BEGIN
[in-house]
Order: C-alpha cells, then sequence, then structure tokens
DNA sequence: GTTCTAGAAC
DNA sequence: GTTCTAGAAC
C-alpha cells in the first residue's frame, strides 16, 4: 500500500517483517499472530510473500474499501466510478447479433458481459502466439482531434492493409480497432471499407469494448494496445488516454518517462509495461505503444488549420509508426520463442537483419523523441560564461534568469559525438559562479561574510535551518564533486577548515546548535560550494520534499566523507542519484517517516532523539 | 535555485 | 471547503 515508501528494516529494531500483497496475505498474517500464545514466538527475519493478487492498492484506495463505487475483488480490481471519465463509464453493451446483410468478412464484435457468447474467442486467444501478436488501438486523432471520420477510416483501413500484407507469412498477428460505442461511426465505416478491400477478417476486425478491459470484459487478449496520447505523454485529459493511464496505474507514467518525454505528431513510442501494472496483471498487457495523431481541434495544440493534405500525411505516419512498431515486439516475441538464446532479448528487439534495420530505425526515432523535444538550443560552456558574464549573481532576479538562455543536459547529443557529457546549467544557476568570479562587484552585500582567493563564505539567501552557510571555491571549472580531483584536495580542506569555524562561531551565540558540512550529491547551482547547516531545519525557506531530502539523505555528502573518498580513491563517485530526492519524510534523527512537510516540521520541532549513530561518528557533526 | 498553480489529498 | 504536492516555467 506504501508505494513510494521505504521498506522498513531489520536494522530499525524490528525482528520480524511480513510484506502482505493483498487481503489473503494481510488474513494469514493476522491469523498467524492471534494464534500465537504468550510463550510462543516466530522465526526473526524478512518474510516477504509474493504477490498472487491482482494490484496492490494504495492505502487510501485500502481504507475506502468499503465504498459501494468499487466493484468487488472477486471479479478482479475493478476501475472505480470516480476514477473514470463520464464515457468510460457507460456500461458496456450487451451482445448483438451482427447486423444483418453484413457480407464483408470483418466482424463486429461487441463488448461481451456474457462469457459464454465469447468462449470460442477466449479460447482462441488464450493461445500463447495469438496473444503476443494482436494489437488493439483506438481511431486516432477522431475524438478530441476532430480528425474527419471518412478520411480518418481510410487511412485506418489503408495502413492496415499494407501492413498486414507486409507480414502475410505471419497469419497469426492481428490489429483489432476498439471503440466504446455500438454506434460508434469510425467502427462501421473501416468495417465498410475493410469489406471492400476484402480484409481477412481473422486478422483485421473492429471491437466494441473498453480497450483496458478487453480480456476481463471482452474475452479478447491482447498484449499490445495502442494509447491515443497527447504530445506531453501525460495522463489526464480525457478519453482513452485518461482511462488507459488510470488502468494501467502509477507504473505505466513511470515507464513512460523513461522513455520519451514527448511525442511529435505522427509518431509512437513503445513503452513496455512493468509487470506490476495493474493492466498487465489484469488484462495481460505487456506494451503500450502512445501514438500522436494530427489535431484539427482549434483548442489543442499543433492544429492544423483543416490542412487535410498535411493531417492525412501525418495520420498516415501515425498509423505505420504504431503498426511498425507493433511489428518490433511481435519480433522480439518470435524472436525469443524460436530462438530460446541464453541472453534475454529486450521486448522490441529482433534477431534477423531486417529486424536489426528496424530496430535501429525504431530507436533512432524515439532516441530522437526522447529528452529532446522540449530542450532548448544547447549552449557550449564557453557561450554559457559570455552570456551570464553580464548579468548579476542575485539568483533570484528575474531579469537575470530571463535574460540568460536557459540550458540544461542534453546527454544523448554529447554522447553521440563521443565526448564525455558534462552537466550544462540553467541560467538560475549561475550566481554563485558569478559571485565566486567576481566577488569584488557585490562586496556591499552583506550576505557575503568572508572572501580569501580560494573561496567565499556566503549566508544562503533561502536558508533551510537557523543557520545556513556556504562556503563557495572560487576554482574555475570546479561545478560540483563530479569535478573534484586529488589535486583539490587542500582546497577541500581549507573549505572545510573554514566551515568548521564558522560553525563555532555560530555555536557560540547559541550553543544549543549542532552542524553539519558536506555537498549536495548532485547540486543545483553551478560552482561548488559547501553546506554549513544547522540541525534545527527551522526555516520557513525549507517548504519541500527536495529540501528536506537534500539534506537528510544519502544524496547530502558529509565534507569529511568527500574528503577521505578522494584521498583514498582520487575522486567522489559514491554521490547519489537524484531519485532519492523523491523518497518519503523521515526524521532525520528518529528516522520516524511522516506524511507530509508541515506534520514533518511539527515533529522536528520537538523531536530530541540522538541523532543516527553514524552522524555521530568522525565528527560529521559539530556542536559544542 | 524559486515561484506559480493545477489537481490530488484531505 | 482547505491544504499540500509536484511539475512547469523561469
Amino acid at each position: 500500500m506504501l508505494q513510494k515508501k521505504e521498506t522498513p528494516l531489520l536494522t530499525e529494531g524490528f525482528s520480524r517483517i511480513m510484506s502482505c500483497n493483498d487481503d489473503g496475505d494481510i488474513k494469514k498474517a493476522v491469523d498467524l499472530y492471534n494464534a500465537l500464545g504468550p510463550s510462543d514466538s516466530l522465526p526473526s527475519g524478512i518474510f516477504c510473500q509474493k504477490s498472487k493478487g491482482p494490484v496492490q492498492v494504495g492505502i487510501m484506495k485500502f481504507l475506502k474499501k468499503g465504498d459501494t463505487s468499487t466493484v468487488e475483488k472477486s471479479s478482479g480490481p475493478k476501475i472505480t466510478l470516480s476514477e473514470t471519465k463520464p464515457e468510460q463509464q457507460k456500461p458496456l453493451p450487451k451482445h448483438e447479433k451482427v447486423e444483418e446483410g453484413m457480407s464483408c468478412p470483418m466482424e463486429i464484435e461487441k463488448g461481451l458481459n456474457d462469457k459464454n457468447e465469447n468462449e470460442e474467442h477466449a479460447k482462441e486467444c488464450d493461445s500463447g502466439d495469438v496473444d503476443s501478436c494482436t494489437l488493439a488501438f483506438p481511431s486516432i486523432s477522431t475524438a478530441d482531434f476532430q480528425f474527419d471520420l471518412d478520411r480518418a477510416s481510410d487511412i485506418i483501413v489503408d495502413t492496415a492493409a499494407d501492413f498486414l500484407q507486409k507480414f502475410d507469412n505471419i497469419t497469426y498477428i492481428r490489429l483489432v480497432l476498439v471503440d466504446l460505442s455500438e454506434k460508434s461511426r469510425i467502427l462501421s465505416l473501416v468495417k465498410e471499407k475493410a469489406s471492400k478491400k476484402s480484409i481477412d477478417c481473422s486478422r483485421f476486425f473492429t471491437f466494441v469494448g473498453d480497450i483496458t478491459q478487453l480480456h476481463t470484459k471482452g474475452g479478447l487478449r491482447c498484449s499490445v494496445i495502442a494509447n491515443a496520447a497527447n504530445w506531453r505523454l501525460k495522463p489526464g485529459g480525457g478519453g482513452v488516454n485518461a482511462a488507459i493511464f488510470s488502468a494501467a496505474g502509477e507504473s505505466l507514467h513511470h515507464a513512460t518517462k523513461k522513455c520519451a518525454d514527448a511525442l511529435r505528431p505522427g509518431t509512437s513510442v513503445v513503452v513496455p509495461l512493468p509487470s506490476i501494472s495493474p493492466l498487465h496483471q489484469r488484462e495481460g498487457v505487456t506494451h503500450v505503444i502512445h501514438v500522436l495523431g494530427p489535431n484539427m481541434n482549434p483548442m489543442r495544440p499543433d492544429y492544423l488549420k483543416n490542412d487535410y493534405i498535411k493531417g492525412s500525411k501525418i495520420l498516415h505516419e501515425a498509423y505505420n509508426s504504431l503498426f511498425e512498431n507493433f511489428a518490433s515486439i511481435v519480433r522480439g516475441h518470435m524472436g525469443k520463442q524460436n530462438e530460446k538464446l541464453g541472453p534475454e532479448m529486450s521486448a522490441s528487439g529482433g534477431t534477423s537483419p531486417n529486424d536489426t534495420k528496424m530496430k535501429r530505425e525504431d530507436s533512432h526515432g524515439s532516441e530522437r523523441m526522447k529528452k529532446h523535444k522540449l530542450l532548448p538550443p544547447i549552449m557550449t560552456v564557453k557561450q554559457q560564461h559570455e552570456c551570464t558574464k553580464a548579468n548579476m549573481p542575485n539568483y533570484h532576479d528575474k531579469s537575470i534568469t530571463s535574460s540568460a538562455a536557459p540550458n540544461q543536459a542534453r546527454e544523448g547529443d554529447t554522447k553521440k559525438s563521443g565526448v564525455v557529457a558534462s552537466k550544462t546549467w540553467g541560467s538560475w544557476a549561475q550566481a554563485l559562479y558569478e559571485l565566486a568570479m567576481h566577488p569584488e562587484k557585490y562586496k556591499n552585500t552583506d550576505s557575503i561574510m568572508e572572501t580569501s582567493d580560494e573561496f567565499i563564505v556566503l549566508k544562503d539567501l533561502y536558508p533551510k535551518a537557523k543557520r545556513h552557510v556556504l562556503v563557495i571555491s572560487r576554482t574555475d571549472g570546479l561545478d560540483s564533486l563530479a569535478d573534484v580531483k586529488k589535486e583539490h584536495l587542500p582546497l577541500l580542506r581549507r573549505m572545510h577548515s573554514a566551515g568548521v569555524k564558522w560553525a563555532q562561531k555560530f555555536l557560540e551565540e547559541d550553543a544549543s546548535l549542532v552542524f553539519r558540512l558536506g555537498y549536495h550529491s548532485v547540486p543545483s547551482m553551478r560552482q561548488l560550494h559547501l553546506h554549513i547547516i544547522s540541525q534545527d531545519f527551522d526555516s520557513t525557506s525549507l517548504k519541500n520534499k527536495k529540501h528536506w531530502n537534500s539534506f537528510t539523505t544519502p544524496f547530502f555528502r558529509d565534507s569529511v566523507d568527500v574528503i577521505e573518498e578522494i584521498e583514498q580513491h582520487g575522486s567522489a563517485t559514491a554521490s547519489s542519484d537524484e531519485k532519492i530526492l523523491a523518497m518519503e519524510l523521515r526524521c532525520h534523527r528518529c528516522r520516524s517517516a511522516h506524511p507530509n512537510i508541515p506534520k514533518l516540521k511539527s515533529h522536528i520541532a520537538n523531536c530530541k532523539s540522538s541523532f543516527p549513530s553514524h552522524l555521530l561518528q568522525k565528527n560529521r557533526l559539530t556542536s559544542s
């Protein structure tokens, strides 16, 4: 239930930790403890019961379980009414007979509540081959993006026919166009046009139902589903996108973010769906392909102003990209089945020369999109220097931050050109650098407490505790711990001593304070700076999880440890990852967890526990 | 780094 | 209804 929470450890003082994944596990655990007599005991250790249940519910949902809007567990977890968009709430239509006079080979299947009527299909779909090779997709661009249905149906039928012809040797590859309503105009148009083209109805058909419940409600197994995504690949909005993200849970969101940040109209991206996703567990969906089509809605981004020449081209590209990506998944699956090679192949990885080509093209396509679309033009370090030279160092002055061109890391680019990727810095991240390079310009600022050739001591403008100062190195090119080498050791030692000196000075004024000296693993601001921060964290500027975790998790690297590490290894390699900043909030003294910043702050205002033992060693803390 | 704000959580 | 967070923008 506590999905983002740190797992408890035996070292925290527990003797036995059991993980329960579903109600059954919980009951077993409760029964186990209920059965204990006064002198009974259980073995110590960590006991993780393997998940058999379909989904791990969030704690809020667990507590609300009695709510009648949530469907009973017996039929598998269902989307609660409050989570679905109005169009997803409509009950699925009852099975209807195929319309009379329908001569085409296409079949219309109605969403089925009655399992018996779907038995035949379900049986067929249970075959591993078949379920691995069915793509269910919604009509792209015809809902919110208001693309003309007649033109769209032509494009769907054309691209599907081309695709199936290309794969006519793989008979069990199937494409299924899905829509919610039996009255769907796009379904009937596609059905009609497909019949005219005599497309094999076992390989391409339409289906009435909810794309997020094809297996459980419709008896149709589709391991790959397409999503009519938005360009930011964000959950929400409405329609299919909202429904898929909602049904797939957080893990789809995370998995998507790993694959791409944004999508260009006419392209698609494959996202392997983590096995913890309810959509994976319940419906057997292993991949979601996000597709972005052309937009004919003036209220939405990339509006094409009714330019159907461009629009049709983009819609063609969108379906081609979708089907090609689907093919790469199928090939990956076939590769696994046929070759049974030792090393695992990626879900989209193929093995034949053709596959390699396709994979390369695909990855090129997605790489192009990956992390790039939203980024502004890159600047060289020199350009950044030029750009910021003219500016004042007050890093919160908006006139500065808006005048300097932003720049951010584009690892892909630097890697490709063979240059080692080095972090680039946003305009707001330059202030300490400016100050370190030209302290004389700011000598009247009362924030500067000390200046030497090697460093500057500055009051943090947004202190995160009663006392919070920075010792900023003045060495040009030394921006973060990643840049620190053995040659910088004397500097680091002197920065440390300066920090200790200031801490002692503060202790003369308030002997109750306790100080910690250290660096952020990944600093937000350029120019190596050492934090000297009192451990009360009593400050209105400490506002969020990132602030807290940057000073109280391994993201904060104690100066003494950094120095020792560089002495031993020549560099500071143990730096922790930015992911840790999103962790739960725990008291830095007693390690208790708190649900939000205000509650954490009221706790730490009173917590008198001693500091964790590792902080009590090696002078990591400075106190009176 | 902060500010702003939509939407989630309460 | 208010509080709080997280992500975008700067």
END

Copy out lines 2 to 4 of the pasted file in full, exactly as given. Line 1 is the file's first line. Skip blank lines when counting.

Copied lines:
Order: C-alpha cells, then sequence, then structure tokens
DNA sequence: GTTCTAGAAC
DNA sequence: GTTCTAGAAC